Students in the junior varsity volleyball team show enthusiasm at Pajaro Valley High School Thursday during a one-day workshop with a group of 10 counselors from the national group Girls for a Change. Counselor Anahita Modaresi (at rear, top) is the Silicon Valley program director for Girls for a Change.
After classes at Pajaro Valley High School had ended for the day Thursday, nearly 100 girls chose to stay behind, gathering together in the cafeteria.
They ranged from freshmen to seniors; from athletes to academics. They clustered around several tables, their heads bent in conversation with friends. They had come to see a presentation from an organization called Girls For a Change. When the speakers addressed the students, conversation ceased and attention rarely wavered.
Girls For a Change is a San Jose-based organization that teaches girls that they have the power to make social change. It was created in 2002.
“We believe girls have the answers, they just need to be asked,” said Sally Green, the Silicon Valley executive director of the organization.
To punctuate this point, a speaker asked the group of girls to list what they think gives them power.
One girl, a freshman, said, “when an adult listens to what I have to say.”
The organization was created when a group of women began to take a look at the programs available for girls and young women. Many of these, they discovered, were led by adults, said Green.
“To work with young girls out of junior high to keep them interested they need to be in charge,” she said.
In Girls For a Change, the role of the adult leaders is merely to keep discussions on track.
“The adults are not doers,” said Green. “The big thing is that this is girl-led.”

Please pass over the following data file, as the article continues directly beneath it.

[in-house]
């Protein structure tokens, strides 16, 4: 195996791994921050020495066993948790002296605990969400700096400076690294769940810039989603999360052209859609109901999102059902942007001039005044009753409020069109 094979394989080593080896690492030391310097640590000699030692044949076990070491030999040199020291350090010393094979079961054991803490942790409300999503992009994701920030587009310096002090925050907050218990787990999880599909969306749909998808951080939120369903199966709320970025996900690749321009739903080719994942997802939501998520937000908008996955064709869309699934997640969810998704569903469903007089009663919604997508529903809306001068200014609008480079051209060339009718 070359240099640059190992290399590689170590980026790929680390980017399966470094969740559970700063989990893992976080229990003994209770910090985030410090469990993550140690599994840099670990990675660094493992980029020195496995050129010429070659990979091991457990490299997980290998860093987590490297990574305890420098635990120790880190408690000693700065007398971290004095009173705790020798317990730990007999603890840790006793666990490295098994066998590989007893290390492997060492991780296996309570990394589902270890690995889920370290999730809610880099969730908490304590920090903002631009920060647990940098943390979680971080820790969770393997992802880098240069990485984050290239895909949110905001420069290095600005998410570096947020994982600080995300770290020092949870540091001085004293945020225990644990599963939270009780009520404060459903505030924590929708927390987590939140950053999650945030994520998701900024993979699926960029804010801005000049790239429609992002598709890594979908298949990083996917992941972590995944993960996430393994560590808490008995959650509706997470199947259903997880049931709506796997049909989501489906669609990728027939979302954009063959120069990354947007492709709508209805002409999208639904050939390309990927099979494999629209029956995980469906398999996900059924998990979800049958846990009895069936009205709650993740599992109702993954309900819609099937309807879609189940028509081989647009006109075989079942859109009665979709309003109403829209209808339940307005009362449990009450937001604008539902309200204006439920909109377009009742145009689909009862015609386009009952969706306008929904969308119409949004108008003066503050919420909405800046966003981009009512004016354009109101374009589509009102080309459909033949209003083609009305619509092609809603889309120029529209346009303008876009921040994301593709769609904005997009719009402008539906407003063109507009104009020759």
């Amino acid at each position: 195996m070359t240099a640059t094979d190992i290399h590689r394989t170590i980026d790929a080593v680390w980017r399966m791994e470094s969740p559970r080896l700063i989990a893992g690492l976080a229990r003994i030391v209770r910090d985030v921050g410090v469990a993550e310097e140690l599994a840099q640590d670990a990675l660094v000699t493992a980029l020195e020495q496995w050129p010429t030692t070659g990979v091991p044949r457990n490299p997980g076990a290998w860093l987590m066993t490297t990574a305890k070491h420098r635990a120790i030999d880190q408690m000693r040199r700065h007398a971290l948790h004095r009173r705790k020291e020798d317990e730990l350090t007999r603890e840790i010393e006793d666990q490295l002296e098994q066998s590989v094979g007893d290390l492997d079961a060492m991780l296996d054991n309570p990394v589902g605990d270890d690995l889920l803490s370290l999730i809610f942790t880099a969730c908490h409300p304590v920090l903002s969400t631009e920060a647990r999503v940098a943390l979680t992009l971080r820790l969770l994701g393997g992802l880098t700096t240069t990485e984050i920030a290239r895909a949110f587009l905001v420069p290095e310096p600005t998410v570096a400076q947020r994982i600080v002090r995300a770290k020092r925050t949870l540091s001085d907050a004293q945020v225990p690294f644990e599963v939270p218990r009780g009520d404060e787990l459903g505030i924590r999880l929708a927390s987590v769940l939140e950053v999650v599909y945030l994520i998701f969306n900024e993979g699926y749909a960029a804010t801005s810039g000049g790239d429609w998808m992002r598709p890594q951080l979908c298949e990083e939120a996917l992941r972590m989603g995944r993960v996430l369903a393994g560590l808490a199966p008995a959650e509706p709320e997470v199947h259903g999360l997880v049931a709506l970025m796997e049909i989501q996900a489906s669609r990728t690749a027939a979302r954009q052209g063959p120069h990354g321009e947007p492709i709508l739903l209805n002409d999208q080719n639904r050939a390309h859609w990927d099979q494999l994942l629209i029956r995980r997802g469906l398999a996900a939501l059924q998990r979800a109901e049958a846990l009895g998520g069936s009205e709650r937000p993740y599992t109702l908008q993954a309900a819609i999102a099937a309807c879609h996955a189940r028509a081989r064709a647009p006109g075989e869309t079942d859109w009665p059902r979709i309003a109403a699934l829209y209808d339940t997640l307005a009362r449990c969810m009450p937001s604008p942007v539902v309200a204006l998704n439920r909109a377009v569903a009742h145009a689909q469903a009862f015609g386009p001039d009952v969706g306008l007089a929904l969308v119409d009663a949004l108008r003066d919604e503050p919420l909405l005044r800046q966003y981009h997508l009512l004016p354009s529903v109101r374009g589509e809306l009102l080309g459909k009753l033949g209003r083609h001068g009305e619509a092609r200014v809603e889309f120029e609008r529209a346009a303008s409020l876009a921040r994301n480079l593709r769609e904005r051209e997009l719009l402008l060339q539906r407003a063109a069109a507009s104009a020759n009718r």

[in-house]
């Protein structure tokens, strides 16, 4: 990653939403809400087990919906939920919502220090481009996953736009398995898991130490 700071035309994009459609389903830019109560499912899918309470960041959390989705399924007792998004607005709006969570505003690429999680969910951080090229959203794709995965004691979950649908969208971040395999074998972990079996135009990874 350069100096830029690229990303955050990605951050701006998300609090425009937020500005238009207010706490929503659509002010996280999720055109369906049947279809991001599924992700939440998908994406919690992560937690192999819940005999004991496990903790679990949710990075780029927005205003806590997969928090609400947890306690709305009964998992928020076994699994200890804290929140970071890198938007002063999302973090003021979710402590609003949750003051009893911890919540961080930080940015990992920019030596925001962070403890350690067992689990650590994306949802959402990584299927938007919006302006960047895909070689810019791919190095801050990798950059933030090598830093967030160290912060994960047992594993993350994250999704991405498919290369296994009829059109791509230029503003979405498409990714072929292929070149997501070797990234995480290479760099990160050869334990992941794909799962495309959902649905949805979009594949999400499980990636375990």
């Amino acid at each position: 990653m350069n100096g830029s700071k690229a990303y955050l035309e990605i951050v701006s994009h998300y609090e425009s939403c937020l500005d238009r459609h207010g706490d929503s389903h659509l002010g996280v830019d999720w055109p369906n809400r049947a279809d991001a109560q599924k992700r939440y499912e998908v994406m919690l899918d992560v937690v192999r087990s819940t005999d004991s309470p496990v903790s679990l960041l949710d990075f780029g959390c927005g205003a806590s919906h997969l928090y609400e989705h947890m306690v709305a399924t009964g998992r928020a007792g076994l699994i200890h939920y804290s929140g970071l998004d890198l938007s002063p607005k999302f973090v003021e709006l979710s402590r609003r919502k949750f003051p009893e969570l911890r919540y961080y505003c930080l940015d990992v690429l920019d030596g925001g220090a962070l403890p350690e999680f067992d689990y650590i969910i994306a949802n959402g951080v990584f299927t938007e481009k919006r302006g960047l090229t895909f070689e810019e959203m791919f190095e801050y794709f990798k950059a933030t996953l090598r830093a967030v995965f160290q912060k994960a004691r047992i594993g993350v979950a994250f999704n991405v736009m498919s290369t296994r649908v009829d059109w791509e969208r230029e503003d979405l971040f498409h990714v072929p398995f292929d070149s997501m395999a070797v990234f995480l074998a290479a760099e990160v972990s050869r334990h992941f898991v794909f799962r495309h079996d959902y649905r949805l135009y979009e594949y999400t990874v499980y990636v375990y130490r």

To help them reach out to as many girls as possible, a crew from Girls For a Change began a road trip Wednesday that will take them to 25 schools in several states throughout the country. PV High was the third stop.
Many girls identify with the same issues, such as bullying and gang violence, said Green. The seminars encourage them to connect with others to discuss the problems and ways to deal with them.
Girls For a Change focuses on schools in low-income areas, in places where programs for young women are rare.
“We want to help more girls to realize their power to create social change,” said Carrie Elliot, national program director. “You can create change. It’s acceptable and doable.”
The visit by the organization was facilitated by counselor Wendy Temblador, who runs Girls United For Success, a PV High girl empowerment group that encourages young women to explore their options after high school by taking trips to universities.
“Many of these girls haven’t left Watsonville,” she said.”This gives them a different perspective.”
In addition to the all-female crew from Girls For a Change, volunteers from Driscolls Berries and Bay Federal Credit Union were also there to help, sharing their universal experiences among the generations.
“This helps young women see that there are older women who have experienced things they may be experiencing now,” said Temblador.
Too often, said Green, girls lose their voices and the belief that their voices count some time during adolescence.
“If you ask a girl what she cares about, she’ll tell you,” said Green. These girls are learning that their voices count. We want to teach these girls to hold onto their voices.”
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